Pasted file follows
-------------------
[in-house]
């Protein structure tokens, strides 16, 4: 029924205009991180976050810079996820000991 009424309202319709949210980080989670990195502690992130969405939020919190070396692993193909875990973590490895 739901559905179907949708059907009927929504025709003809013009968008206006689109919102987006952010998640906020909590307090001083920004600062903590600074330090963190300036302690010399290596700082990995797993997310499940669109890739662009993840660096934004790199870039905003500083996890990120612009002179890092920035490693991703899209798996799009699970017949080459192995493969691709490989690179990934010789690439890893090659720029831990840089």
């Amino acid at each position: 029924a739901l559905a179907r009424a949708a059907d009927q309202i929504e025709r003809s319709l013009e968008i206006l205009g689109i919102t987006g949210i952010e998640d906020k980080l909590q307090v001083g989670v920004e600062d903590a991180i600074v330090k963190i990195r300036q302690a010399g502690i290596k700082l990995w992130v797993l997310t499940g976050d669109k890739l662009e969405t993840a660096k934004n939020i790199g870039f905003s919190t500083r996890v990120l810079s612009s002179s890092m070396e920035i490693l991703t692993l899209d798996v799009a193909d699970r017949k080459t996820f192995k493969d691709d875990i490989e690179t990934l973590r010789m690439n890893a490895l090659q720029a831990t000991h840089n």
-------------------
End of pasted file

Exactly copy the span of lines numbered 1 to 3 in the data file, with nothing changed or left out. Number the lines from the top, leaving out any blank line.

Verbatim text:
[in-house]
């Protein structure tokens, strides 16, 4: 029924205009991180976050810079996820000991 009424309202319709949210980080989670990195502690992130969405939020919190070396692993193909875990973590490895 739901559905179907949708059907009927929504025709003809013009968008206006689109919102987006952010998640906020909590307090001083920004600062903590600074330090963190300036302690010399290596700082990995797993997310499940669109890739662009993840660096934004790199870039905003500083996890990120612009002179890092920035490693991703899209798996799009699970017949080459192995493969691709490989690179990934010789690439890893090659720029831990840089």
């Amino acid at each position: 029924a739901l559905a179907r009424a949708a059907d009927q309202i929504e025709r003809s319709l013009e968008i206006l205009g689109i919102t987006g949210i952010e998640d906020k980080l909590q307090v001083g989670v920004e600062d903590a991180i600074v330090k963190i990195r300036q302690a010399g502690i290596k700082l990995w992130v797993l997310t499940g976050d669109k890739l662009e969405t993840a660096k934004n939020i790199g870039f905003s919190t500083r996890v990120l810079s612009s002179s890092m070396e920035i490693l991703t692993l899209d798996v799009a193909d699970r017949k080459t996820f192995k493969d691709d875990i490989e690179t990934l973590r010789m690439n890893a490895l090659q720029a831990t000991h840089n």